25 wrz 2015

Sidney Thal’s Story - Part 3: "The tumultuous welcome"

We discussed escape opportunities and we were able to escape, 4 of us on the trip from 7B to 64. We jumped out of the train window at the last station before Poznan. Unfortunately, I was last out and became separated from the others. They were recaptured the next day, but I was out of for 3 more days before I was recaptured. I was able to get help from an elderly Pole who fed me, hide me and even used his sister to try a contact in Poznan the British had given to me. The contact was gone, so I was on my own. That evening I began walking to Gdynia.

After a futile attempt to steal a bicycle I walked til dawn. I passed though one small village and finally decided to hide in a barn in the hayloft. I was undiscovered in the barn and that night started walking again. I milked a cow for some delicious warm milk before I left the barn and within an hour I begin suffering from diarrhoea. It was a humiliating experience for several hours. Quite debilitating! I walked all night and someone had seen me, because I was recaptured by a man on horseback. He ran me down with his horse, injured my back and walked me back to the nearest village to the mayor’s house. A policeman arrived and took me to the jail. I thanked the mayor’s, gave him some cigarettes and chocolate for his 16 yr old daughter for his kindness for me. Unfortunately I don’t remember the name of the village. From there the Police captain took me to Szubin to Oflag 64.

When I walked through the town from the train station everybody was watching us. As I reached the camp everybody was lined up shouting and applauding as I was led to the guard house to a cell where other 3 were also jailed. Mixed emotions were rampant. It wasn’t until later that I learned that I should have tried to contact a priest when I had the opportunity. Many escapees were helped by the church all the way back to freedom.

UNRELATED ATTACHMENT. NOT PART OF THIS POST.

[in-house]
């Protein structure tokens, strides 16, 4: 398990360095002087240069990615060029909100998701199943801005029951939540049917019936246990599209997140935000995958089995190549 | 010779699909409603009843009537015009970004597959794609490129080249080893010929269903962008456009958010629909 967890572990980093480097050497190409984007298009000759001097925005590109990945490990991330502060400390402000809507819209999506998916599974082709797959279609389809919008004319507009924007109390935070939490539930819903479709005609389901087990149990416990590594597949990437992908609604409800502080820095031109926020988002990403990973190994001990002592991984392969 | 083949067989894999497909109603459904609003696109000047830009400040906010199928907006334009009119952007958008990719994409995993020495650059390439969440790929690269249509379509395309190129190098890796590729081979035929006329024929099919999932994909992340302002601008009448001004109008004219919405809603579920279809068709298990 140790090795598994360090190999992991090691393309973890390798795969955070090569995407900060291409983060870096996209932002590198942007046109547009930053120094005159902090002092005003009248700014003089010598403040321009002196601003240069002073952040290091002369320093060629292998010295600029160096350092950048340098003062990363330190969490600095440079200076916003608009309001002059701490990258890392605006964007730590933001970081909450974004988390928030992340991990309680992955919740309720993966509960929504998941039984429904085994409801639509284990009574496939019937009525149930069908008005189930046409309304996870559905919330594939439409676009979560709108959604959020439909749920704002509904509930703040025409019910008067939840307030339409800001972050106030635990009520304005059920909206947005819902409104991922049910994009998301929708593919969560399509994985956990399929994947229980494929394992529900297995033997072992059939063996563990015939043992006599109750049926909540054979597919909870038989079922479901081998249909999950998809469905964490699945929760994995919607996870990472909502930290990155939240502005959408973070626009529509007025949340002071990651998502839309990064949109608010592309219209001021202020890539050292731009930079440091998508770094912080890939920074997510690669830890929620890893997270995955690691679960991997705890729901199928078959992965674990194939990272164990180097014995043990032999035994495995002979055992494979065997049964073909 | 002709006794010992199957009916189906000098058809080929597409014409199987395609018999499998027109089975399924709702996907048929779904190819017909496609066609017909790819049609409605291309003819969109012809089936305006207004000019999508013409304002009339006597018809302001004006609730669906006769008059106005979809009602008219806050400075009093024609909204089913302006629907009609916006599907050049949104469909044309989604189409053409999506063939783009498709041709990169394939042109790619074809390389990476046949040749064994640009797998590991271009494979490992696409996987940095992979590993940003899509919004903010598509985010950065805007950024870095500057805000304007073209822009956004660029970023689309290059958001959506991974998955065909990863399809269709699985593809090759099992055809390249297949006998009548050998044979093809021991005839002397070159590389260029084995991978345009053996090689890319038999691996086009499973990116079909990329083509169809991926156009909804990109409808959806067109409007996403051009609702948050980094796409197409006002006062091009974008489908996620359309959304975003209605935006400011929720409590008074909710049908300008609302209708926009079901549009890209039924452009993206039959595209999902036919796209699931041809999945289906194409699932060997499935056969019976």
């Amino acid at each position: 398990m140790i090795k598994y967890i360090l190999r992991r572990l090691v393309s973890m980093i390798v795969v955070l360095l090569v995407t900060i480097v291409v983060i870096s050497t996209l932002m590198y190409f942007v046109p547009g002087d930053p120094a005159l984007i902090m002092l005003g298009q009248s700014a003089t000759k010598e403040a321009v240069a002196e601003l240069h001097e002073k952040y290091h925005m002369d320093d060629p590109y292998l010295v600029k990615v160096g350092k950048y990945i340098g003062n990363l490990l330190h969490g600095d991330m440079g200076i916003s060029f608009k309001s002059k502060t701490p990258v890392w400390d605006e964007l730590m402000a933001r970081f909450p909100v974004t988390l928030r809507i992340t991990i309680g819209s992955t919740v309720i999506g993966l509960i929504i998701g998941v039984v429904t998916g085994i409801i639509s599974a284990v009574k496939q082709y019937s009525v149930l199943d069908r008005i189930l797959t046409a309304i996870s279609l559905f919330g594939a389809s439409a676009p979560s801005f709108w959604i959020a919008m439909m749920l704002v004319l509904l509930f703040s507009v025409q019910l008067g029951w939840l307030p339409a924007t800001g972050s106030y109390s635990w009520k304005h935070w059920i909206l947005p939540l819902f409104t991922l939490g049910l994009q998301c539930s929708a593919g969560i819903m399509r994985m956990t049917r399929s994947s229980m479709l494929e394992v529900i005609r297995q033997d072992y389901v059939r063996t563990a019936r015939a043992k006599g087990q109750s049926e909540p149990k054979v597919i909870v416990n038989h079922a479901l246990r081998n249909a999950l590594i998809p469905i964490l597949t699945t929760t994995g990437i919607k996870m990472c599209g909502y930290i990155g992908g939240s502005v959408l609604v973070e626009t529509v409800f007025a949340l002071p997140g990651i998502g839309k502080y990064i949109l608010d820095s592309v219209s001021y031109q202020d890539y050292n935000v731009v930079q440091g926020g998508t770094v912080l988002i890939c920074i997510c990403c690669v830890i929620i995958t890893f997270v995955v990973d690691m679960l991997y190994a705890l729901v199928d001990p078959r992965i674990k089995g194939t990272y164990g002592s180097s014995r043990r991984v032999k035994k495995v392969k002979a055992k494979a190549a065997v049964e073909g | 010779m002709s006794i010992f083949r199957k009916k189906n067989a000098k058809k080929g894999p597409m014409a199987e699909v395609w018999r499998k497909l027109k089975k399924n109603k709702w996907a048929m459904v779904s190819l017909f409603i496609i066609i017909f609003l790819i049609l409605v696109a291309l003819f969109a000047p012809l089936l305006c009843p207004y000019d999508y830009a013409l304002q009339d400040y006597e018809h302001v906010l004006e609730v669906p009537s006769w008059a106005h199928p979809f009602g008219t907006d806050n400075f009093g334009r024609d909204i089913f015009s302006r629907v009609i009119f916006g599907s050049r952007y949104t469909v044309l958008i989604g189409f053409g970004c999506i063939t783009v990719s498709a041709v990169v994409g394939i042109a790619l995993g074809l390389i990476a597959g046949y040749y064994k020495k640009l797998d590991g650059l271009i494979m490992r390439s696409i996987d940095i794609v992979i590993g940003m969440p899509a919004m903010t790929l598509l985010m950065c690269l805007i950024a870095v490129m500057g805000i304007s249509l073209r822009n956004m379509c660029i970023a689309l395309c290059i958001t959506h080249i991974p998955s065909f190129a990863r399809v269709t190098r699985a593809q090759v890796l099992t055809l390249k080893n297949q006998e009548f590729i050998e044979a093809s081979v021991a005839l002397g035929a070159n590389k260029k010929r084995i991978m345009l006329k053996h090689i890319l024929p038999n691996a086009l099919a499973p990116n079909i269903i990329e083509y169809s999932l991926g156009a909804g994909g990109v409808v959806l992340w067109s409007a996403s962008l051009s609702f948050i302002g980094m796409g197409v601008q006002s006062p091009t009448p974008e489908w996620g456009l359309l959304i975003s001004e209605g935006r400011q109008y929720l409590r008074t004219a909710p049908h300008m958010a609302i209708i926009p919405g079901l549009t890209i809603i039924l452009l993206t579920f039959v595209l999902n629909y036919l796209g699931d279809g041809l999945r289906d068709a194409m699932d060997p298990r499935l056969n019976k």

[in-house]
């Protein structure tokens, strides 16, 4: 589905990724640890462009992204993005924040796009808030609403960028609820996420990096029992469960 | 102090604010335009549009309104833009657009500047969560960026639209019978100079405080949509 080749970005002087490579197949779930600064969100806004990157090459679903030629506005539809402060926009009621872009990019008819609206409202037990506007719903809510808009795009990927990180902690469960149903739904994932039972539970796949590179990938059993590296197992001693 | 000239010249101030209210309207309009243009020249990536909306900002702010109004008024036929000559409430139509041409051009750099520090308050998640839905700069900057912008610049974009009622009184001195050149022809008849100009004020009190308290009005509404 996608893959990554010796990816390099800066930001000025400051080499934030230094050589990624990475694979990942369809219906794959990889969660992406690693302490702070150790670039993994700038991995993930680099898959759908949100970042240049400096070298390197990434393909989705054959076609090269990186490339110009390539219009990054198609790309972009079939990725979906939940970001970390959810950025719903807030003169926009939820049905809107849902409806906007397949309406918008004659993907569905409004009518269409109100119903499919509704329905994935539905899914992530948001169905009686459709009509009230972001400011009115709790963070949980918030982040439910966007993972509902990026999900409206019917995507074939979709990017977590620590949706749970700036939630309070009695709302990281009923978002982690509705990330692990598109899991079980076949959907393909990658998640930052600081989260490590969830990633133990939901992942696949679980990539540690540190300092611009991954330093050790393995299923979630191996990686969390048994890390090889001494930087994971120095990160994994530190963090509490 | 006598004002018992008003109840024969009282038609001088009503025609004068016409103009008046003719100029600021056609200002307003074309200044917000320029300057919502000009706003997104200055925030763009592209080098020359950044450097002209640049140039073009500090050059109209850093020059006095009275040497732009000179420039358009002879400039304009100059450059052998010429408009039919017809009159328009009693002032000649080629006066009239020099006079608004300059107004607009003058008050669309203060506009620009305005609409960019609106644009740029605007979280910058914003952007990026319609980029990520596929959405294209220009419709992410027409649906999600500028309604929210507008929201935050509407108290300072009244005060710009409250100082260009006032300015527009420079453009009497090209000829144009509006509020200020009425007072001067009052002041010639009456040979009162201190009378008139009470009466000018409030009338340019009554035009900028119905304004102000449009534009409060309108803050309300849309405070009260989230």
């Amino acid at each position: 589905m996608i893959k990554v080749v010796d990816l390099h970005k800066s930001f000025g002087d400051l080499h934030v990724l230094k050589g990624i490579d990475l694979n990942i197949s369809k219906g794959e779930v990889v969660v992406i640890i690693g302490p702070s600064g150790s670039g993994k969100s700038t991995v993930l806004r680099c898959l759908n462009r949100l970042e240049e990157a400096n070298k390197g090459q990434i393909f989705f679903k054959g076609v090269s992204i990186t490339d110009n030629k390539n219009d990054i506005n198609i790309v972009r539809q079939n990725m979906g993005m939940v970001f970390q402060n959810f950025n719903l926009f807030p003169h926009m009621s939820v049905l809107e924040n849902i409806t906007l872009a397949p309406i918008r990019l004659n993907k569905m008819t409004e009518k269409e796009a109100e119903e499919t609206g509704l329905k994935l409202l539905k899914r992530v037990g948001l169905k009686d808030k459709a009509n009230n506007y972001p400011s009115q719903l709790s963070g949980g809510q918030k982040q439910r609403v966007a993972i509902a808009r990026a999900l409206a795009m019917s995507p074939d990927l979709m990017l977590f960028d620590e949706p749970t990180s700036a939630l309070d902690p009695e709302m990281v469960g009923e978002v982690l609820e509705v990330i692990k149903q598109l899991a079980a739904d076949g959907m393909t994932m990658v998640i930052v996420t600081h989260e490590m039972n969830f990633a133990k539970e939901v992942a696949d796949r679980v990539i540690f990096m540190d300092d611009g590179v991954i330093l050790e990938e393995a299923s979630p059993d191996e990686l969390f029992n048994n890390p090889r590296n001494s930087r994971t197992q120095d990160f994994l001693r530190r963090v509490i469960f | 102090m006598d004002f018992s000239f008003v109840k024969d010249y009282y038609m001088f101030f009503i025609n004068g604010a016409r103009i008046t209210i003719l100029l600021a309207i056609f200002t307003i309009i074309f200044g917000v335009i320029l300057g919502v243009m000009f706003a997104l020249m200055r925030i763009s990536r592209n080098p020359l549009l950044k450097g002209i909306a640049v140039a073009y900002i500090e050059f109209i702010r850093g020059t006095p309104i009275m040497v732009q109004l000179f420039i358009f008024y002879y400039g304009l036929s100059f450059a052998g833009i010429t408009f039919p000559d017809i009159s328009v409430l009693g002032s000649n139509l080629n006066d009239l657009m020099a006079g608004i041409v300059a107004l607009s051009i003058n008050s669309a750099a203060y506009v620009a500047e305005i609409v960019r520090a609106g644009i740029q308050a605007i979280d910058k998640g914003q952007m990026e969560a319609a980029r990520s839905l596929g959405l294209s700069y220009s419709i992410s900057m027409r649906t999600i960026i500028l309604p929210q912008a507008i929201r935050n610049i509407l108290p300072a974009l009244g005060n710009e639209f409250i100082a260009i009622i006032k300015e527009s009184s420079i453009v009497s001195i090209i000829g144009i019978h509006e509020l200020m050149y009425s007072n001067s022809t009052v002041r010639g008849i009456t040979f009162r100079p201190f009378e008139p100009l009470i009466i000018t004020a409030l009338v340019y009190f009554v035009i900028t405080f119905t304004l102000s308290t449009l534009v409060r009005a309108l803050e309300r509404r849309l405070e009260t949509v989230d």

Once in a jail at the camp I received food, books, visits and comfort with my friends Frank Aten, John Pearson and Bill Duckworth.

We were only a small group from 7B, 22 of us. But my arrival on June 6, 1943 was a surprise to me so many more that preceded us from other camps in Germany. This, evidently, was the only officer camp for ground forces POWs. We were all released from jail together in two weeks to a tumultuous welcome by the others and introduced to Col. Drake our Camp Commander. A full colonel and haughty, splendid looking man. He turned out to be a real leader and made life at least the best possible under conditions.
It doesn’t take long to accommodate oneself to camp life. Everything was so limited and orderly by the time we got out of jail that it was easy to fit in. Freedom felt so good!!!

By the way – the Germans were always searching for tunnels. I was the person who formed the tunnel plan that would have been unsuccessful under the pot in the washroom. All the dirt we removed was stored in the crawl space under the roof. We could only work at night. We had spotters watching the front gate at all times. One was in the bathroom, on the third floor of the main building. The second was in our barracks. The signal to suspend all activities was simply a lighted candle in the window. 


Lou Otterbein was our main craftsman who made all of our theater props, as well as, escape tools and aids. Everything was made of out tin cans and scraps. He made the floodlight + reflectors out of tin cans, a bellows to supply air in the tunnel, and the suction to remove water from the sump in the tunnel. The tracks and the carts for the dirt removal. Old shoe tops were used to make the bellows.

Dr. John Creech was later named chief of US National Arboretum in Washington, D.C. He was in charge of all of our vegetable gardens in Oflag 64. The son-in-law of General Patton was Col. John K. Waters. Amon Carter, in charge of our parcel hut was the son of the wealthiest man in Texas at that time. Tom Jones was the nephew of Jesse Jones – the chief of the manpower program of the U.S. for the war effort. As fact of history Amon Carters’ father flew to Europe to pick up his son when he was finally liberated, as well as, others from Texas who were more with Amon.

© Sidney Thal
Edited by Mariusz Winiecki
Special thanks for Cheryl Ellis, for corrections on her father's story.

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